Belshazzar

Georg Friedrich Händel

ORATORY IN THREE PARTS

Libretto by Charles Jennens


What constitutes legitimate government? To what extent is a head of government permitted to place his own interests at the centre of affairs of state? Can members of different religions ever live and work together peacefully? Handel’s 1745 oratorio Belshazzar continues to ask questions of global relevance today. In mid-18th-century England it was forbidden to show any biblical subjects on the stage. But by the time the mysterious words “Mene, mene, tekel” appear on the palace wall during a riotous feast, words that only the prophet Daniel can interpret, theology and thrilling drama have merged in Handel’s oratorio to form a unity of musical theatre. The French director Marie-Eve Signeyrole stages the fall of Babylon under its infamous ruler Belshazzar. In her production, the Arnold Schoenberg Choir portrays no fewer than three hostile Middle Eastern peoples who are carried by music performed by Christina Pluhar and her ensemble L’Arpeggiata.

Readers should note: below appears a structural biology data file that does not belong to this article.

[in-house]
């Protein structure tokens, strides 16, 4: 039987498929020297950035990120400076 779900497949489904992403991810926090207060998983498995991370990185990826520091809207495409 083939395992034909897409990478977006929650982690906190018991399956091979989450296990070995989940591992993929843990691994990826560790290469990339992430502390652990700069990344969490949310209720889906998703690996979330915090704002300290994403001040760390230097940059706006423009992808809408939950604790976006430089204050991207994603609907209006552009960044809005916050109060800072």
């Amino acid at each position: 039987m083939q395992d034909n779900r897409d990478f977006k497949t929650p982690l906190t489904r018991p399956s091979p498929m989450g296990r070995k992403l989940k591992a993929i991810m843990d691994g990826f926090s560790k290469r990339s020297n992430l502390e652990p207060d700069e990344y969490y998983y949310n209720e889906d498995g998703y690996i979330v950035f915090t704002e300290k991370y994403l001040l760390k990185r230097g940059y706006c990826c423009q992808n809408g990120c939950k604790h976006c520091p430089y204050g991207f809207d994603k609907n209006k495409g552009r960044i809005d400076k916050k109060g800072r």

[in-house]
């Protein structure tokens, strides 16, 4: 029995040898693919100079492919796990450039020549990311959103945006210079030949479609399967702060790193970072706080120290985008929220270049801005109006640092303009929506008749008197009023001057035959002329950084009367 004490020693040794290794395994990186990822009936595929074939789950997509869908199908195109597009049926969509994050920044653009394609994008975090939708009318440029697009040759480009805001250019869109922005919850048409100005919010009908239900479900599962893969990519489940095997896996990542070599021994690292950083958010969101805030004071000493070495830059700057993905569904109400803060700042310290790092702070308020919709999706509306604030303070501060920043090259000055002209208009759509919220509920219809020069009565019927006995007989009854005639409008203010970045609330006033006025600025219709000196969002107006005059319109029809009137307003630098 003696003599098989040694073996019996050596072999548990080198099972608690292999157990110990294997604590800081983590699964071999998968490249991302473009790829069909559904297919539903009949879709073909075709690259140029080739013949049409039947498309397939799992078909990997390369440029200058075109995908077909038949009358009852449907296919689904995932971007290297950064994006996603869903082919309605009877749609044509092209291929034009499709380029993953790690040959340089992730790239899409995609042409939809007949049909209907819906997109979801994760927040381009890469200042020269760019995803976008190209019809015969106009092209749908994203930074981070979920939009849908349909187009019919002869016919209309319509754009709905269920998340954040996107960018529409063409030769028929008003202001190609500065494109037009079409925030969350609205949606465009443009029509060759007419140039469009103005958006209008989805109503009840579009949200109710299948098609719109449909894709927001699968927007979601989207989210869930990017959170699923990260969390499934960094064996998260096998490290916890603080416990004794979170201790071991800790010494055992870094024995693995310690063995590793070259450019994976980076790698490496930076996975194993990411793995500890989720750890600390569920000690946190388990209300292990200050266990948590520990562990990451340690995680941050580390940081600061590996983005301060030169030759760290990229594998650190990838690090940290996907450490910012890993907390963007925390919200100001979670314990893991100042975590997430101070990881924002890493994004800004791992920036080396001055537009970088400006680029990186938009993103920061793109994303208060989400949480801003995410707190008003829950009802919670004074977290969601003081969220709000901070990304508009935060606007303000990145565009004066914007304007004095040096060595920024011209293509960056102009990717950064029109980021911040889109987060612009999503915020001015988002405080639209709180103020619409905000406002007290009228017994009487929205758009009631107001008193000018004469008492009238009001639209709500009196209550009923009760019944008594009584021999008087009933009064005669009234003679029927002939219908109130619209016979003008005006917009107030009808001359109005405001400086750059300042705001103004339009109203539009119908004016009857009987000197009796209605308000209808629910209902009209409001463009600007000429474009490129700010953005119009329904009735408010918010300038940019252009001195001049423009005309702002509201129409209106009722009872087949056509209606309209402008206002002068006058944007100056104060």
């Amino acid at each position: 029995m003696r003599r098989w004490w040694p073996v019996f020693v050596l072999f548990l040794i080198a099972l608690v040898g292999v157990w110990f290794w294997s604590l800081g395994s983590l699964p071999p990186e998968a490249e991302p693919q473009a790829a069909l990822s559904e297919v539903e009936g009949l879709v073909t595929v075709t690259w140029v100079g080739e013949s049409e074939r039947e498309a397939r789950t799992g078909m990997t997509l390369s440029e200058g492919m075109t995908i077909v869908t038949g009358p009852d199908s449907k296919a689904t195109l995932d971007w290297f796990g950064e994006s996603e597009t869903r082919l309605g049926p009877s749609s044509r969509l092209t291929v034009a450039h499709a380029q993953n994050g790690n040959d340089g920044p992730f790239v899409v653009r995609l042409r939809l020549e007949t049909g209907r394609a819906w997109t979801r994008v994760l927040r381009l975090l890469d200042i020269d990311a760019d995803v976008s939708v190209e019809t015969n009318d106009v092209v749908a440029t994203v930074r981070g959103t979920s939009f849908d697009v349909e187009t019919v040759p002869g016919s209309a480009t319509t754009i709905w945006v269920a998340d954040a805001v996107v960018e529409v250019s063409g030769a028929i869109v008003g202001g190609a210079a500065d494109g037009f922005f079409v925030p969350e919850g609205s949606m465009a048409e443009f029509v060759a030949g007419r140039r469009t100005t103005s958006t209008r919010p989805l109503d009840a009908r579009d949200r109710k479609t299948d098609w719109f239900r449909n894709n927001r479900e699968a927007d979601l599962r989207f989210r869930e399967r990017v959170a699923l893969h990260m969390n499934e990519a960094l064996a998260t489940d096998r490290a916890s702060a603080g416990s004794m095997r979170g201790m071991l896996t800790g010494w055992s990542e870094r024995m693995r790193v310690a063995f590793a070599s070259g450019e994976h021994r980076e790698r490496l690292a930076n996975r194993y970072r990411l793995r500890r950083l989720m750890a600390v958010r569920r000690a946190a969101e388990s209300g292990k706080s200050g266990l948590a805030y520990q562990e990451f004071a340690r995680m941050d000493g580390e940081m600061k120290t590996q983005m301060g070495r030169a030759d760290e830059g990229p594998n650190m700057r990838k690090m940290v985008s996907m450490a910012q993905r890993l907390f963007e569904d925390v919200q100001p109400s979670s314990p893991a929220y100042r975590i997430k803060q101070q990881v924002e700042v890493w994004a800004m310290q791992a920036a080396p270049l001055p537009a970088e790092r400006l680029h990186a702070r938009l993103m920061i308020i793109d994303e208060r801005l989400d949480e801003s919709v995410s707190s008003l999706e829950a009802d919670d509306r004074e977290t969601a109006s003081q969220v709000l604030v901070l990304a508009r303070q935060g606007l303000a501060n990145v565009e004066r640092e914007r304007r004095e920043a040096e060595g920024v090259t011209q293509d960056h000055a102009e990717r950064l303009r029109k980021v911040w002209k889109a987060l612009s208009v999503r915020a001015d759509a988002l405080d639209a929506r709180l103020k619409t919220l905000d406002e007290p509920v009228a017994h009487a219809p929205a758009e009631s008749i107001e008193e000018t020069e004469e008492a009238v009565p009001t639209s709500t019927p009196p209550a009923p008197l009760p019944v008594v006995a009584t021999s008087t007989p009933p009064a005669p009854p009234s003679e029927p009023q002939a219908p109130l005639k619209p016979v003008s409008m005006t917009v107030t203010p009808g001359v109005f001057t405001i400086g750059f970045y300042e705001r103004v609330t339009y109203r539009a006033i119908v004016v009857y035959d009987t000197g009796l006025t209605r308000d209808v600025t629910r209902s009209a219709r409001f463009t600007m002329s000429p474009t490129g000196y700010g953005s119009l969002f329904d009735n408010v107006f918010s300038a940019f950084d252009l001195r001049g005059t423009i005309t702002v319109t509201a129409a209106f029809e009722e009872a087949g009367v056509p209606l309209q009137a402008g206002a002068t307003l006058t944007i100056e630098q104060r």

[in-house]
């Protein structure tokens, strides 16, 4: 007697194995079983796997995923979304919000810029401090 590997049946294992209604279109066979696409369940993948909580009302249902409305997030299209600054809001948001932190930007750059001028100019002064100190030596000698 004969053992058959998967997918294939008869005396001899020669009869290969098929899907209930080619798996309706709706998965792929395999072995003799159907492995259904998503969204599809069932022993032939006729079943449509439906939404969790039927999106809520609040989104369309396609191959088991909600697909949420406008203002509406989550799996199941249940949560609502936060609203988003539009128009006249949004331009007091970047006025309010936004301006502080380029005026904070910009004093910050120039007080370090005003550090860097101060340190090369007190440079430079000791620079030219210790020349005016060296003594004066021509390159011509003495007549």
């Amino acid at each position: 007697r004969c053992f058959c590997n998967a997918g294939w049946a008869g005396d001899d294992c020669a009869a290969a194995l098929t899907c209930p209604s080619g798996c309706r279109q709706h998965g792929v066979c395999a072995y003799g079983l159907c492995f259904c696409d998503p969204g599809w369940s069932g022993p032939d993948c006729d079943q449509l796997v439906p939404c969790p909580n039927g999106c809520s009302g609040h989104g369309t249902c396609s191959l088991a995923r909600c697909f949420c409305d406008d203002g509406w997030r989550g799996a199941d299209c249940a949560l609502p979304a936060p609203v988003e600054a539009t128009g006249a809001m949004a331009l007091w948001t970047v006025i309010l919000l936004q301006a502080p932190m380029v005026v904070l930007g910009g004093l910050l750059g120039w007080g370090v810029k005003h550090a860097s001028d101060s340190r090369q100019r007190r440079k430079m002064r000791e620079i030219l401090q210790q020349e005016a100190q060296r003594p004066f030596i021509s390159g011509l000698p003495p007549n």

In English with surtitles


Introduction to the work 30 minutes before the performance


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